I’ll begin with “what” is to thank: the fastball. According to Fangraphs, the run value for the Mets bullpen fastballs is a mind-boggling +20.3, nearly twice the value of the second-place Athletics. Take a look at this custom table sorted by reliever fastball value:


There’s nobody even in the Mets area code when it comes to the fastball. So, “who” to thank? Aside from Sandy Alderson, who assembled the team, and Dan Warthen, who made all of these players into monsters, of course.

Addison Reed is 10th in MLB and leads the Mets with a 1.74 FIP. This is supported by his career-high 12.71 K/9 and 13.9 swinging strike percentage. Jim Henderson has been a revelation so far this year, striking out a whopping 13.5 batters per nine innings so far and posting a 3.21 ERA while working with Jerry Blevins (2.53 ERA) and Antonio Bastardo (3.12 ERA) to lock down the 6th and 7th innings this year.

robles.JPGHansel Robles is one of only seven relievers with an ERA and FIP less than 2.25, K/9 above 10 and BB/9 less than 3. He’s with good company, on a list comprised mostly of superstars and closers.

Of course, we have yet to mention Mets closer Jeurys Familia who is among the league’s best. Familia pairs a 96 mph sinker with a hellacious split and slider in order to torment National League hitters. Among relievers with at least 50 innings pitched over the last calendar year, Familia ranks 13th in ERA, 11th in GB%, 10th in fastball velocity, 15th in swinging strike rate, and 10th in inducing soft contact. Like I wrote for MetsMerized last year, he excels because he can do everything you want a pitcher to do and does them all very well.

Quite frankly, aside from Henderson, there isn’t a single Mets reliever who you look at and think, “this performance is unlikely to continue.” It would be possible, if not overwhelmingly likely, for Reed and Robles to return to Earth somewhat, but even performances in line with their updated projections (for instance, Robles is projected to a 3.19 ERA for the rest of the year) would be welcome additions to the bullpen.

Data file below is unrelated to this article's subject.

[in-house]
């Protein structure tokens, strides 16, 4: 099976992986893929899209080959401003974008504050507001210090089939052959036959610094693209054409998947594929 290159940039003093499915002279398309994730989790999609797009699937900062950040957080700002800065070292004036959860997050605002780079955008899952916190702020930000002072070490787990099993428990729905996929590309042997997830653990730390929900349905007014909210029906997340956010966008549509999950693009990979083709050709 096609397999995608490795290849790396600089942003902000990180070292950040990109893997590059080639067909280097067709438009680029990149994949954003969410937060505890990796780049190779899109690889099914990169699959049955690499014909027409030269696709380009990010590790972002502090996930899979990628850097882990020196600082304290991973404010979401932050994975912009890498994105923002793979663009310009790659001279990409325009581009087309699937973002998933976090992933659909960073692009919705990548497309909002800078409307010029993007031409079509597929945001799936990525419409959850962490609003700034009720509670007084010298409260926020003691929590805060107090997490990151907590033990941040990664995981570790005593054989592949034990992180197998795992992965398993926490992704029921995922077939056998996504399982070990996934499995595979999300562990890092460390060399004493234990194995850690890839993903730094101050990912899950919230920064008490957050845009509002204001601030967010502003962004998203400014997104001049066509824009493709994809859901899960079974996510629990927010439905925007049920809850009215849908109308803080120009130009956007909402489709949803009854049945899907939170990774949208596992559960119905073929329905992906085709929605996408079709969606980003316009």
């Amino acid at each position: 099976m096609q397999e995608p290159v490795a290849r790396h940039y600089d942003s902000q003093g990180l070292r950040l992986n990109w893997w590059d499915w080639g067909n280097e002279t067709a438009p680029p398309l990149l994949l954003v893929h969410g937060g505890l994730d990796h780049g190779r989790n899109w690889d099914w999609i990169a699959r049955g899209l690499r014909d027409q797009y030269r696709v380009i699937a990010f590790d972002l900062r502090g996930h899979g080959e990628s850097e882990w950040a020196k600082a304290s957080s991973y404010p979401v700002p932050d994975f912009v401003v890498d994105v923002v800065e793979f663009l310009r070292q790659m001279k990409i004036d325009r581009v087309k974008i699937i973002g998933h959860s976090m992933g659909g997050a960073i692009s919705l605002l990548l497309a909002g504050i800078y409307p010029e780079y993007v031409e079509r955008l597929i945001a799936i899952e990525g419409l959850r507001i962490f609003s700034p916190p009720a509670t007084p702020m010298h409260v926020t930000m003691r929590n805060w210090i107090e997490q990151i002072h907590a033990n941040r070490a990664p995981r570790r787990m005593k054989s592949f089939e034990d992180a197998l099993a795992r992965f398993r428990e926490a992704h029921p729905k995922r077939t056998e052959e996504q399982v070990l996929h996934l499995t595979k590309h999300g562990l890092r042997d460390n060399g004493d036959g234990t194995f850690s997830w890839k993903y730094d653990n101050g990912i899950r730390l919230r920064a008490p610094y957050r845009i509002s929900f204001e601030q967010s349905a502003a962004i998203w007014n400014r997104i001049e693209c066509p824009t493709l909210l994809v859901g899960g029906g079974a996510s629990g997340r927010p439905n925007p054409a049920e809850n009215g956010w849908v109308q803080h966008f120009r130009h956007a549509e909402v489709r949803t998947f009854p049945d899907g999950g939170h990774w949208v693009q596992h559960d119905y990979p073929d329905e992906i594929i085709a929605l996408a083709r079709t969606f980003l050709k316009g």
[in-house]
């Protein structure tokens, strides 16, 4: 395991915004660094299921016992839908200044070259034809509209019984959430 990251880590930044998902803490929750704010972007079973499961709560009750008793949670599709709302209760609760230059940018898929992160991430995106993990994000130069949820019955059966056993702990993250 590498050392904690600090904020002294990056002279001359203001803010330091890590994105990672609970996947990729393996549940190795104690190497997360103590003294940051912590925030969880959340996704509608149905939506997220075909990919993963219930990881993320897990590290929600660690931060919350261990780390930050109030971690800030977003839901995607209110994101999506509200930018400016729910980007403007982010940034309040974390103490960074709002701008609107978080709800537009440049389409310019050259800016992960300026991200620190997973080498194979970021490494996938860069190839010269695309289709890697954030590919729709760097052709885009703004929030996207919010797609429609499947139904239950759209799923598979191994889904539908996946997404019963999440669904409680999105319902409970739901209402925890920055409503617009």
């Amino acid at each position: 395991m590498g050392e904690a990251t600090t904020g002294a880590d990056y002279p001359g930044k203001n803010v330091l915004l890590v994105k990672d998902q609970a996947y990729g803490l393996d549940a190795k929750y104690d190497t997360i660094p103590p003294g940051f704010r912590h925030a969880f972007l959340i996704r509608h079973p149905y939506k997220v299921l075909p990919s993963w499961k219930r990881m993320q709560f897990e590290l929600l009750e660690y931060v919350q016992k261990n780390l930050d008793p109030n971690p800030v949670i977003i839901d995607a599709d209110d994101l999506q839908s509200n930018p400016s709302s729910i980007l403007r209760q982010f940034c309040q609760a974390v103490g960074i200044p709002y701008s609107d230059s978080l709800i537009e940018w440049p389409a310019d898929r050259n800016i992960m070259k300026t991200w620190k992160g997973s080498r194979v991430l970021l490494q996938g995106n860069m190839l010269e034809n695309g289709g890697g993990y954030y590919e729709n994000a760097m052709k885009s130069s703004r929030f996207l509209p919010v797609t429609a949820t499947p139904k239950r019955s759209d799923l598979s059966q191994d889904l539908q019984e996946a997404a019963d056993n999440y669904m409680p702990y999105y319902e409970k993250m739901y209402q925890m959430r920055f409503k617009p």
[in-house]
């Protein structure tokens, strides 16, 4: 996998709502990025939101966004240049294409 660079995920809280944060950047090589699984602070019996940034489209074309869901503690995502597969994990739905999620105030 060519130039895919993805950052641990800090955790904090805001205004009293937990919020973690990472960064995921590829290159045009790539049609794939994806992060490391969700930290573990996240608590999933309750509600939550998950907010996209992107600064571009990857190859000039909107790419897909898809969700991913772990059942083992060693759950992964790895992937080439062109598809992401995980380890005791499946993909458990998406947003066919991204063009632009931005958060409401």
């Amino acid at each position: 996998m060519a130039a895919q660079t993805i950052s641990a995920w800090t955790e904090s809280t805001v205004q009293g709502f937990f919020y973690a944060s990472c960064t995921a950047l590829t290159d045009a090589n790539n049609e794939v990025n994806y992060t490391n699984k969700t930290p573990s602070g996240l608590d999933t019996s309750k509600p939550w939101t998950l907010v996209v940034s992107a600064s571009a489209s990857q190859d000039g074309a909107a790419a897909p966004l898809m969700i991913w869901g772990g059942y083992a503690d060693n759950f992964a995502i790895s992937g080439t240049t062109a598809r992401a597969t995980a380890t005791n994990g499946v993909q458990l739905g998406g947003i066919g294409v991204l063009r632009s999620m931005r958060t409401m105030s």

The Mets bullpen has been fantastic so far this year, and deserving of their high ranking on the MLB leaderboards. Most of the individuals who have contributed to that are the real deal, and will hopefully continue to contribute all year long.

Most fans are excited with the Mets flamethrowing young starters, and rightly so. But let’s not forget the men out beyond the wall who keep things uninteresting.

Editor’s note: This article was originally published Friday, May 20th. Since then, the bullpen has pitched eight more scoreless innings.

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How Much Did Cespedes Leave On Table To Stay With The Mets Wed, 27 Jan 2016 18:30:35 +0000 Cespedes Yoenis

Disclaimer: This is my last post about Cespedes, I promise (probably). Also, I love Cespedes. Pointing out that he didn’t take a discount is not in any way a “knock” on him… I just want to correct a misconception.

* * *

The public perception is that by taking the Mets three year, $75 million deal, free agent slugger Yoenis Cespedes gave the Mets a “discount” or was charitable to stay. Although, yes, it is true that Cespedes is taking a smaller overall financial guarantee to stay with the Mets, it turns out that the Mets offer to Cespedes was by far the most financially lucrative for him. In turning down the Nationals deferral-laden deal, Cespedes didn’t give up much and kept the rights to all of his upside.